The National Wildlife Federation

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‘Habitat’ Definition Falls Short, Should Encompass Climate Change, Other Evolving Threats to Wildlife

WASHINGTON, D.C. — The U.S. Fish and Wildlife Service’s proposed definition for “habitat” under the Endangered Species Act falls short and fails to fully address climate change and the challenges facing wildlife today. The National Wildlife Federation urged the U.S. Fish and Wildlife Service to revisit its proposed definition and better account for climate change, habitat fragmentation, and other challenges.

“American’s wildlife are in crisis with nearly one-third of all species at heightened risk of extinction. The U.S. Fish and Wildlife Service’s new definition falls short in failing to account for the challenges facing species, including climate change, habitat fragmentation and a lack of habitat connectivity,” said Laura Daniel Davis, chief of policy and advocacy at the National Wildlife Federation. “The agency clearly needs to rethink its approach to ensure it is applying the Endangered Species Act — our last line of defense for pulling species back from the brink — in a way that protects and conserves threatened and endangered wildlife from all of the serious threats they face.”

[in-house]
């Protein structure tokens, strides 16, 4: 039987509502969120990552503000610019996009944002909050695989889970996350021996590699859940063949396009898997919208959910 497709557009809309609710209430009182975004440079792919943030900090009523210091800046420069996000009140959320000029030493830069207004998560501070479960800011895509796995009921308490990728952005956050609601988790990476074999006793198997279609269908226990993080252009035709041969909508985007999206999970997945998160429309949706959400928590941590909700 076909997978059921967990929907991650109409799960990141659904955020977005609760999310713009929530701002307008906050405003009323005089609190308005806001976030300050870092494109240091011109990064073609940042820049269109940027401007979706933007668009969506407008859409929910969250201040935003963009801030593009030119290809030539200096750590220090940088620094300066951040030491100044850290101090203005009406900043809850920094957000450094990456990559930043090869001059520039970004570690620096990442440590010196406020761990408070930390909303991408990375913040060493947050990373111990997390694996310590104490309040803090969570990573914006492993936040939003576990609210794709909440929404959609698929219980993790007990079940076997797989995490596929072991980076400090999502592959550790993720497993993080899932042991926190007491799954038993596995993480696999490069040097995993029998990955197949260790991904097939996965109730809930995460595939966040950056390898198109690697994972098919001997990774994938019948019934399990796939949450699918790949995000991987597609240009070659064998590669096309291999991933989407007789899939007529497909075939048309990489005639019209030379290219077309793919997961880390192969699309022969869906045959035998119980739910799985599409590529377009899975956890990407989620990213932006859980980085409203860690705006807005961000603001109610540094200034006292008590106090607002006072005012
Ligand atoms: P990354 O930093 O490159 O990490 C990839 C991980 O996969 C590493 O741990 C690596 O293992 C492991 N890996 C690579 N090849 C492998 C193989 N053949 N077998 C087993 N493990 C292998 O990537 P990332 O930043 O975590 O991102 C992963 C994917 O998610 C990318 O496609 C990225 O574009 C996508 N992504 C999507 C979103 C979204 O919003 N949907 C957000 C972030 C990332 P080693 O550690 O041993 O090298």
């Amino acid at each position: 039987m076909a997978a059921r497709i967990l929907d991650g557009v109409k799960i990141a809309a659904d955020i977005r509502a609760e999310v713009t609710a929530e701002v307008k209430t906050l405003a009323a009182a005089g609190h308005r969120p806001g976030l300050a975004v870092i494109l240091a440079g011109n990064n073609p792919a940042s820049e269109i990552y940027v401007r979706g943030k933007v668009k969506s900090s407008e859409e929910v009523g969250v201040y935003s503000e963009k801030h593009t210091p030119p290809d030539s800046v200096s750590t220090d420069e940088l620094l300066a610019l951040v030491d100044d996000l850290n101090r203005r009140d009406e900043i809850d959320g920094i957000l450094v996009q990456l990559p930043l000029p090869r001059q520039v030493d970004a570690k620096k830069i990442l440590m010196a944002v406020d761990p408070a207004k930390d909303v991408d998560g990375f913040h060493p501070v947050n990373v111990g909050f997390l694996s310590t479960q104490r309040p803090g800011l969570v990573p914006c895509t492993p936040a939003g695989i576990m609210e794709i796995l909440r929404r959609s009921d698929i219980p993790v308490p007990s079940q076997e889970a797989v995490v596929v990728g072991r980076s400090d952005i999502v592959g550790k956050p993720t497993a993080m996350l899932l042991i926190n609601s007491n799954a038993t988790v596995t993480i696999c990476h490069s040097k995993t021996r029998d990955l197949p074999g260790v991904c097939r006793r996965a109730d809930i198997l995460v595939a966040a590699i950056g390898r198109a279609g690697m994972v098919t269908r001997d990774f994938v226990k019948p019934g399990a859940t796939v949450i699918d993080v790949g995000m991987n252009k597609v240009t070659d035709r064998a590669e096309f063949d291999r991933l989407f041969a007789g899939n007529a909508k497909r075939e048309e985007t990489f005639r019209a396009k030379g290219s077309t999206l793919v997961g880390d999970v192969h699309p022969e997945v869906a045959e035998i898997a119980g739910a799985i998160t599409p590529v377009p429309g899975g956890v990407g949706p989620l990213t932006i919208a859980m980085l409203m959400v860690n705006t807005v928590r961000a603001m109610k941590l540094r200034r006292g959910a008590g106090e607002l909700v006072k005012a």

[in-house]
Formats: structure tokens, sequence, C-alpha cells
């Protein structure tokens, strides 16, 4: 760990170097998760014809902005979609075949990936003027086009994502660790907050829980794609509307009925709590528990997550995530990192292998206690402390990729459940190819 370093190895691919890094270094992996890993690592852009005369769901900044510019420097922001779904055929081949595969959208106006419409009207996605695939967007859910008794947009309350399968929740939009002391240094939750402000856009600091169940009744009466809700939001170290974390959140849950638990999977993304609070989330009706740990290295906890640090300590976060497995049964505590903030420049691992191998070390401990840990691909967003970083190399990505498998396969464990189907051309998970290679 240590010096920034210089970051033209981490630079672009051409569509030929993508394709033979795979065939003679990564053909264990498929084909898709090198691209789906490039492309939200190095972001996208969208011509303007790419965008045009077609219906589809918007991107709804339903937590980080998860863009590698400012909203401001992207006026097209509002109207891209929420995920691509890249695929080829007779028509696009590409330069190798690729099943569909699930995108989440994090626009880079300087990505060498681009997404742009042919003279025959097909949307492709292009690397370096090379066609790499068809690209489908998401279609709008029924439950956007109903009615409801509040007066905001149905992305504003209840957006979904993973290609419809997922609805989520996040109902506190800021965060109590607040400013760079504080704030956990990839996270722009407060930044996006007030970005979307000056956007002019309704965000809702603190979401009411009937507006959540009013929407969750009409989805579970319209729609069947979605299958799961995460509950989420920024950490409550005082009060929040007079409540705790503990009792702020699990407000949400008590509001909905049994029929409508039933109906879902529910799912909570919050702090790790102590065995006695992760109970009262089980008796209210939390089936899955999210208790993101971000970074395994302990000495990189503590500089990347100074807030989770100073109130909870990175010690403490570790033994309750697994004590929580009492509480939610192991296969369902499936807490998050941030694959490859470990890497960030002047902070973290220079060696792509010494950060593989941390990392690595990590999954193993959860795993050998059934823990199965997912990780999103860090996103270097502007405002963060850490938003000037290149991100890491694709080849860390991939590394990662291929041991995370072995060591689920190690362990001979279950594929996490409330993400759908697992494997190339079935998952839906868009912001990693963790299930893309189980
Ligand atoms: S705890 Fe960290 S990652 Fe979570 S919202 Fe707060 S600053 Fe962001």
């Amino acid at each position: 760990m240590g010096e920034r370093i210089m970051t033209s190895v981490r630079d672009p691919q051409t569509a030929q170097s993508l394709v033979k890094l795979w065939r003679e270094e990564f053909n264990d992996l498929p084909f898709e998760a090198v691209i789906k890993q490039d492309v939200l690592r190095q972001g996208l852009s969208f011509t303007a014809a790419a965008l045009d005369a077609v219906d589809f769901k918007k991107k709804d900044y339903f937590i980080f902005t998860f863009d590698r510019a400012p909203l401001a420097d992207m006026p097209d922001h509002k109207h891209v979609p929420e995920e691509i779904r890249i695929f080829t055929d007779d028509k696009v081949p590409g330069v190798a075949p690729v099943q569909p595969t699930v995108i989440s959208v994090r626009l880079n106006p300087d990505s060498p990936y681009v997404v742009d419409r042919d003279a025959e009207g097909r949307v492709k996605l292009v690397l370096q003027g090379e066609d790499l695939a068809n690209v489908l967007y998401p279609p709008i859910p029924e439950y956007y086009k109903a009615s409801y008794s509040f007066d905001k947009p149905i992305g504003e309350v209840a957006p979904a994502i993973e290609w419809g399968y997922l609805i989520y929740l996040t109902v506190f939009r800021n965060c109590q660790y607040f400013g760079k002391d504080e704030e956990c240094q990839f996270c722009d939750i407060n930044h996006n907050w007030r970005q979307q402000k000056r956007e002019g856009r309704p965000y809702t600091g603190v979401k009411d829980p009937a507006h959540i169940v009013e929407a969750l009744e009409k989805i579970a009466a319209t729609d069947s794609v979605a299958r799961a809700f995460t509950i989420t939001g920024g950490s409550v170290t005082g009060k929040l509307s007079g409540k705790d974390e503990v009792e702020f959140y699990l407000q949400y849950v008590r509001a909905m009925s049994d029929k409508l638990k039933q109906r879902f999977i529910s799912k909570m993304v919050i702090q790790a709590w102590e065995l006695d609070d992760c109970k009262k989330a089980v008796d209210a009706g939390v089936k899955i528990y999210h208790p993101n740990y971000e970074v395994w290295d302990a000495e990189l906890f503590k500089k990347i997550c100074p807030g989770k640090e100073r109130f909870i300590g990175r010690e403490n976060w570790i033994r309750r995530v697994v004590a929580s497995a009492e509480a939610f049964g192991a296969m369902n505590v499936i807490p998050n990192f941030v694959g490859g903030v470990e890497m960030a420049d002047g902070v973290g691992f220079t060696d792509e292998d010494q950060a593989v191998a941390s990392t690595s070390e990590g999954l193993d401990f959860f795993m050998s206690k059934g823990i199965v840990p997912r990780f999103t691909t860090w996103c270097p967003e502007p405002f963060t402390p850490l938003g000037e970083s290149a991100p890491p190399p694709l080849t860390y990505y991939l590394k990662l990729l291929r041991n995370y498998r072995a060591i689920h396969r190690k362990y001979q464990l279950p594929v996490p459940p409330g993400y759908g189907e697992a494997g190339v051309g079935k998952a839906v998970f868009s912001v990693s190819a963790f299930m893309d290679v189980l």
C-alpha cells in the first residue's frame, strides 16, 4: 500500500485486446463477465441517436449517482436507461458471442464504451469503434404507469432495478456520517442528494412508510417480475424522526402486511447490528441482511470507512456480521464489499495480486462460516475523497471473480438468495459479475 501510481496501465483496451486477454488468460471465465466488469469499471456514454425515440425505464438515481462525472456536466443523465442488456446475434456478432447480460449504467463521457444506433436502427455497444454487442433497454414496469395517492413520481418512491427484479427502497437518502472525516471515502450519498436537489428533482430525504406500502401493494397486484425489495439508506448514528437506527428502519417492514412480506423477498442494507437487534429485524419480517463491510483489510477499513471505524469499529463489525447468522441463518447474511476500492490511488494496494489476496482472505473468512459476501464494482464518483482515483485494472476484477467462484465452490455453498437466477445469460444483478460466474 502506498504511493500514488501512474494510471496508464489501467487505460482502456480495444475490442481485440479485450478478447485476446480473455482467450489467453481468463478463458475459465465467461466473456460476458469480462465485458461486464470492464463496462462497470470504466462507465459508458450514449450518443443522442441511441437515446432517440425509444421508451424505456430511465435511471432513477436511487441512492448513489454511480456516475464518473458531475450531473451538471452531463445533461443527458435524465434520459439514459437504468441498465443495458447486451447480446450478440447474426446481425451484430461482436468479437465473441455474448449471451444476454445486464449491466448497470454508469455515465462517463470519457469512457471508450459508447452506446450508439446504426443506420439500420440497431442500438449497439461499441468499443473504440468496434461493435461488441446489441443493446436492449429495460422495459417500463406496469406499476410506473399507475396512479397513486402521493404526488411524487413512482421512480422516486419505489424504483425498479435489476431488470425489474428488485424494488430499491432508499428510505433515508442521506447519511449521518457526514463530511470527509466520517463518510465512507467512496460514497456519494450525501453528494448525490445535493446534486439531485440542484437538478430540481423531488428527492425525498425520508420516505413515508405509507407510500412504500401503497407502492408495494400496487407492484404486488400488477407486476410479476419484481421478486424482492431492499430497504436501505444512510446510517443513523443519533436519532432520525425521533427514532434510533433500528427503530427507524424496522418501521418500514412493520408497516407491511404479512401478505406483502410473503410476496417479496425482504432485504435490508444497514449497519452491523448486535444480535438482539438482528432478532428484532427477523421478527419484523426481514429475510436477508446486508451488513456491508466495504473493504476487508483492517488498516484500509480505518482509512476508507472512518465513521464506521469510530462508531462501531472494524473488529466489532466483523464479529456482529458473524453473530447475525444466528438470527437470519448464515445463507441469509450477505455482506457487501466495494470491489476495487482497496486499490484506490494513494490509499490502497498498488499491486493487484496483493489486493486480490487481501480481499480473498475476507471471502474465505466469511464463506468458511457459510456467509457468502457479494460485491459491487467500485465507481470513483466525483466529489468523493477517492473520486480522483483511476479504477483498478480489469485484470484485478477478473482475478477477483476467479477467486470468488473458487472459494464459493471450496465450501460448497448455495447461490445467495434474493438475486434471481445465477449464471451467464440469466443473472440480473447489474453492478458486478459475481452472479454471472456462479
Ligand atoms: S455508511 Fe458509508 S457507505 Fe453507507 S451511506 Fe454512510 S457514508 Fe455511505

The agency’s proposed definition follows the U.S. Supreme Court’s decision in Weyerhaeuser Co. v. U.S. Fish and Wildlife Service.

 

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More than one-third of U.S. fish and wildlife species are at risk of extinction in the coming decades. We're on the ground in seven regions across the country, collaborating with 52 state and territory affiliates to reverse the crisis and ensure wildlife thrive.

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